"use strict";

ToDo.Collections.Tasks = Backbone.Collection.extend({
    model: ToDo.Models.Task,
});

Now we’ll move to the default.js file and specify some namespaces and initialize Backbone.js in the app.onactivated handler:

var router = new ToDo.Router();
Backbone.history.start();

Backbone uses a router to determine which view needs to be loaded, so our router.js file will contain the definition of the different routes to be able to navigate to […]/details/1 to see item number 1’s details page for instance:

ToDo.Router = Backbone.Router.extend({
    tasks: null,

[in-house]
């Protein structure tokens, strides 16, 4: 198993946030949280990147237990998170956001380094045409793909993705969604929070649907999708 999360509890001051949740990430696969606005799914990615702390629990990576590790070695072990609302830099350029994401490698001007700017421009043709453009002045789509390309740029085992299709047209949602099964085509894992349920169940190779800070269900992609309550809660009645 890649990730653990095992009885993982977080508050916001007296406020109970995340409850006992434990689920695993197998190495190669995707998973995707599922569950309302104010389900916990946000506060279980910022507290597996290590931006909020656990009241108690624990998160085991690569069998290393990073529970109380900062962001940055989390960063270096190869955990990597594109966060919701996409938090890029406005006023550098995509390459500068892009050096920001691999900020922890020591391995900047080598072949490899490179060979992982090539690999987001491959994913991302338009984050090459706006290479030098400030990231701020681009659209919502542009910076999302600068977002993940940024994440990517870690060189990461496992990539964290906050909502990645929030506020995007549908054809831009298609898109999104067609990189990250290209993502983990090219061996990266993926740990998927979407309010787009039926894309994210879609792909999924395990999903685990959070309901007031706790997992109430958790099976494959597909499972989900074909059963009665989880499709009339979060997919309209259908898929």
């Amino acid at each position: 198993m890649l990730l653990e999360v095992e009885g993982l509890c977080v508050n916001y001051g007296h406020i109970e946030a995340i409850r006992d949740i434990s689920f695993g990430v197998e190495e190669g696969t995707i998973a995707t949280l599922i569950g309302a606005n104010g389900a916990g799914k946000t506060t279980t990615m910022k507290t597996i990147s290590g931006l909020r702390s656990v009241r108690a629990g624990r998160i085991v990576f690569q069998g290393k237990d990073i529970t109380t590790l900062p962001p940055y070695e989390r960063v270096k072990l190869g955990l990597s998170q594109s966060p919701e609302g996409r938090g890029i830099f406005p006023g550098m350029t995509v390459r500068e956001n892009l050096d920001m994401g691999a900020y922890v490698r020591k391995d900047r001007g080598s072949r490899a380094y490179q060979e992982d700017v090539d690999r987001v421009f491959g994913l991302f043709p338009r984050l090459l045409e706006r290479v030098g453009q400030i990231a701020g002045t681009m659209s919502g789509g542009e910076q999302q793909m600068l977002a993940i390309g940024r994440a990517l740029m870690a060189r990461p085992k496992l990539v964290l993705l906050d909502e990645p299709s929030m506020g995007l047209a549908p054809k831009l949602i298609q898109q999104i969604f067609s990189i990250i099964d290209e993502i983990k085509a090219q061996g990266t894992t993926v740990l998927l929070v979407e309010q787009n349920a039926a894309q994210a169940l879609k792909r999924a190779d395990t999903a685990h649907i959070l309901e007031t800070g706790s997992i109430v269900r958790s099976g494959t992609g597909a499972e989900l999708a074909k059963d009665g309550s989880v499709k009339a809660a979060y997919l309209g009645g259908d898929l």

routes: {
        "home": "home",
        "details/:id": "details"
    }

Last, but not least, we override Backbone.js’s sync function to create a static set of data to use in our sample app in sync.js:

Backbone.sync = function (method, model, options)
{
[...]
}

Navigation

Now that we have an app that displays data, we also want to be able to switch between the two views we have. To do so, we use Backbone.js’s history.navigate function to navigate to the details page when an item is invoked in home.js:

itemInvoked: function(e)
{
    return e.detail.itemPromise.then(function (currentItem)
    {
        Backbone.history.navigate("details/" + currentItem.data.id, { replace: true, trigger: true });
    });
}

Similarly, we use the same method in details.js to handle the back button’s click event:

backInvoked: function()
{
    Backbone.history.navigate("home", { trigger: true });
}

Downloads

Backbone.js sample - Backbone.zip (89 downloads)